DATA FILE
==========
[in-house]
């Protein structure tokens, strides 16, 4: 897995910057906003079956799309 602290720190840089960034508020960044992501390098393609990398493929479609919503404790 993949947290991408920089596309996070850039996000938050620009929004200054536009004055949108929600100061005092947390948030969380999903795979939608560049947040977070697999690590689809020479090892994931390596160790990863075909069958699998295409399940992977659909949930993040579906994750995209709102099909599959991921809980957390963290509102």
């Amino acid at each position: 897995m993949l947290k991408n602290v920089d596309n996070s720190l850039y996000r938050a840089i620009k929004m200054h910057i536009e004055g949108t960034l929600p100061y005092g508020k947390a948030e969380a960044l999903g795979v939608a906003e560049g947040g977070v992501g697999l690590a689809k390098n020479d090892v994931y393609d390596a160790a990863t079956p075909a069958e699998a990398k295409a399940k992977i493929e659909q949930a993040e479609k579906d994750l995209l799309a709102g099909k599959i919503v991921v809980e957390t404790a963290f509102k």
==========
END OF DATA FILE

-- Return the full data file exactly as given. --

[in-house]
């Protein structure tokens, strides 16, 4: 897995910057906003079956799309 602290720190840089960034508020960044992501390098393609990398493929479609919503404790 993949947290991408920089596309996070850039996000938050620009929004200054536009004055949108929600100061005092947390948030969380999903795979939608560049947040977070697999690590689809020479090892994931390596160790990863075909069958699998295409399940992977659909949930993040579906994750995209709102099909599959991921809980957390963290509102």
């Amino acid at each position: 897995m993949l947290k991408n602290v920089d596309n996070s720190l850039y996000r938050a840089i620009k929004m200054h910057i536009e004055g949108t960034l929600p100061y005092g508020k947390a948030e969380a960044l999903g795979v939608a906003e560049g947040g977070v992501g697999l690590a689809k390098n020479d090892v994931y393609d390596a160790a990863t079956p075909a069958e699998a990398k295409a399940k992977i493929e659909q949930a993040e479609k579906d994750l995209l799309a709102g099909k599959i919503v991921v809980e957390t404790a963290f509102k």